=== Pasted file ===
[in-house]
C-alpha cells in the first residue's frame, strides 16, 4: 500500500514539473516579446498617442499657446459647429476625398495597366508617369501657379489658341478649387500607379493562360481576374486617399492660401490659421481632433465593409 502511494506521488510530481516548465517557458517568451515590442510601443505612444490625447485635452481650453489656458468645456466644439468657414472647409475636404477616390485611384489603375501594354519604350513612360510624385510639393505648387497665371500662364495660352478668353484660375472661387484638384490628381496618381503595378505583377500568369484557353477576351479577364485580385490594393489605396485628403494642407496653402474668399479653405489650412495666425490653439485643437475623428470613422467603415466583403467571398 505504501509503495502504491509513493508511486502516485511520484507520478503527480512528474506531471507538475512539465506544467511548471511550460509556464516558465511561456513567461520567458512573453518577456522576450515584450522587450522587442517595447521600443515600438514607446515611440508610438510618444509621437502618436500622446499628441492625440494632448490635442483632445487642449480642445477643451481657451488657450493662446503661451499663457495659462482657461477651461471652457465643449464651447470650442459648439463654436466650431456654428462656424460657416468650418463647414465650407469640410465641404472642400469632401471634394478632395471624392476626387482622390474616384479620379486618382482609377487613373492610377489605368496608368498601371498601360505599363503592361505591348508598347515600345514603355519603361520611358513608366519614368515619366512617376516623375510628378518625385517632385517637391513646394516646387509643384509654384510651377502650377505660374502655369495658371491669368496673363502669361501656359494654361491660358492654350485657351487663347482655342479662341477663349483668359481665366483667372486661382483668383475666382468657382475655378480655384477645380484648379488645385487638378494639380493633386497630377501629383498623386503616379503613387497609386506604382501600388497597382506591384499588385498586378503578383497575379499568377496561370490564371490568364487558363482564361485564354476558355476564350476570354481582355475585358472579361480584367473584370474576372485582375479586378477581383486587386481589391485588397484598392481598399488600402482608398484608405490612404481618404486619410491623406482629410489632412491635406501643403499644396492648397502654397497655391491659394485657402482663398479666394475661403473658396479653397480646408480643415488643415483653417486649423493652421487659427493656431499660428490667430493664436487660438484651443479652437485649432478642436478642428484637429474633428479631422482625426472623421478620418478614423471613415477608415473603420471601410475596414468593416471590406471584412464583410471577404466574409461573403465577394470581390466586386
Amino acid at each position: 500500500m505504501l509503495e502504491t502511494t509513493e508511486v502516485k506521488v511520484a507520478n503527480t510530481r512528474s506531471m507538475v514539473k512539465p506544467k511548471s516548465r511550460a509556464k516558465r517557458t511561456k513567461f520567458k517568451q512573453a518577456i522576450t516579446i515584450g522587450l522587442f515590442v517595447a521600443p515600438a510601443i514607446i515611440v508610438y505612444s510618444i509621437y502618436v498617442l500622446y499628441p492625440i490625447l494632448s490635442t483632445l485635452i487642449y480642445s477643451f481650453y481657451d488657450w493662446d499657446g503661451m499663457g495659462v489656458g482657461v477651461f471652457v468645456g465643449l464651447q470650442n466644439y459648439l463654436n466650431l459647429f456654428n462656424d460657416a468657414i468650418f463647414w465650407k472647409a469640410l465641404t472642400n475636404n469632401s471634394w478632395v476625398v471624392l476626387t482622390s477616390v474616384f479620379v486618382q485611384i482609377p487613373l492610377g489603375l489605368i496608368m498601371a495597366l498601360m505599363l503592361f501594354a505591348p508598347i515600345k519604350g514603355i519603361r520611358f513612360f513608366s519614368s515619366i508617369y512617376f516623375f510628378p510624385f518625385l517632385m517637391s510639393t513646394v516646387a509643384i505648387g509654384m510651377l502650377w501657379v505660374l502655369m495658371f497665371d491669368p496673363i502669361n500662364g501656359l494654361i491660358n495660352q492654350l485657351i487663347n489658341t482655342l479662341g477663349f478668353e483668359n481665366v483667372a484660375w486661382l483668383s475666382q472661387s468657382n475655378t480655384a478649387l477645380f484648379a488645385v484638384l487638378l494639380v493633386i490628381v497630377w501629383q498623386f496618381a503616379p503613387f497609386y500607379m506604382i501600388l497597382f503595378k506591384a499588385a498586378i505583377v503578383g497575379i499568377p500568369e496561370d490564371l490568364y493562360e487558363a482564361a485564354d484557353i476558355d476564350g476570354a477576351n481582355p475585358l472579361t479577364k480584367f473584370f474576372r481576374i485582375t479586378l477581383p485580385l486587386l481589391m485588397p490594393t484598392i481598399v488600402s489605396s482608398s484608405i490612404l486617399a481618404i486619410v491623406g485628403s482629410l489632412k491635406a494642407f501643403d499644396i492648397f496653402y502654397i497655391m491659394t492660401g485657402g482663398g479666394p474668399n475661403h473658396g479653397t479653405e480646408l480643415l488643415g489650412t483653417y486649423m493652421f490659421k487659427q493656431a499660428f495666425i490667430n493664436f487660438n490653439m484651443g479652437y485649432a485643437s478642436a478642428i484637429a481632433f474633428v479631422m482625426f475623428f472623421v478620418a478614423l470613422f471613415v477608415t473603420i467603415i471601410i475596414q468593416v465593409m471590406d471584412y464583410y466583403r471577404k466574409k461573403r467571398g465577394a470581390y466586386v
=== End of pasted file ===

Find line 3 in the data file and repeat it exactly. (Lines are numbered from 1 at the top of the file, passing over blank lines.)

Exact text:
Amino acid at each position: 500500500m505504501l509503495e502504491t502511494t509513493e508511486v502516485k506521488v511520484a507520478n503527480t510530481r512528474s506531471m507538475v514539473k512539465p506544467k511548471s516548465r511550460a509556464k516558465r517557458t511561456k513567461f520567458k517568451q512573453a518577456i522576450t516579446i515584450g522587450l522587442f515590442v517595447a521600443p515600438a510601443i514607446i515611440v508610438y505612444s510618444i509621437y502618436v498617442l500622446y499628441p492625440i490625447l494632448s490635442t483632445l485635452i487642449y480642445s477643451f481650453y481657451d488657450w493662446d499657446g503661451m499663457g495659462v489656458g482657461v477651461f471652457v468645456g465643449l464651447q470650442n466644439y459648439l463654436n466650431l459647429f456654428n462656424d460657416a468657414i468650418f463647414w465650407k472647409a469640410l465641404t472642400n475636404n469632401s471634394w478632395v476625398v471624392l476626387t482622390s477616390v474616384f479620379v486618382q485611384i482609377p487613373l492610377g489603375l489605368i496608368m498601371a495597366l498601360m505599363l503592361f501594354a505591348p508598347i515600345k519604350g514603355i519603361r520611358f513612360f513608366s519614368s515619366i508617369y512617376f516623375f510628378p510624385f518625385l517632385m517637391s510639393t513646394v516646387a509643384i505648387g509654384m510651377l502650377w501657379v505660374l502655369m495658371f497665371d491669368p496673363i502669361n500662364g501656359l494654361i491660358n495660352q492654350l485657351i487663347n489658341t482655342l479662341g477663349f478668353e483668359n481665366v483667372a484660375w486661382l483668383s475666382q472661387s468657382n475655378t480655384a478649387l477645380f484648379a488645385v484638384l487638378l494639380v493633386i490628381v497630377w501629383q498623386f496618381a503616379p503613387f497609386y500607379m506604382i501600388l497597382f503595378k506591384a499588385a498586378i505583377v503578383g497575379i499568377p500568369e496561370d490564371l490568364y493562360e487558363a482564361a485564354d484557353i476558355d476564350g476570354a477576351n481582355p475585358l472579361t479577364k480584367f473584370f474576372r481576374i485582375t479586378l477581383p485580385l486587386l481589391m485588397p490594393t484598392i481598399v488600402s489605396s482608398s484608405i490612404l486617399a481618404i486619410v491623406g485628403s482629410l489632412k491635406a494642407f501643403d499644396i492648397f496653402y502654397i497655391m491659394t492660401g485657402g482663398g479666394p474668399n475661403h473658396g479653397t479653405e480646408l480643415l488643415g489650412t483653417y486649423m493652421f490659421k487659427q493656431a499660428f495666425i490667430n493664436f487660438n490653439m484651443g479652437y485649432a485643437s478642436a478642428i484637429a481632433f474633428v479631422m482625426f475623428f472623421v478620418a478614423l470613422f471613415v477608415t473603420i467603415i471601410i475596414q468593416v465593409m471590406d471584412y464583410y466583403r471577404k466574409k461573403r467571398g465577394a470581390y466586386v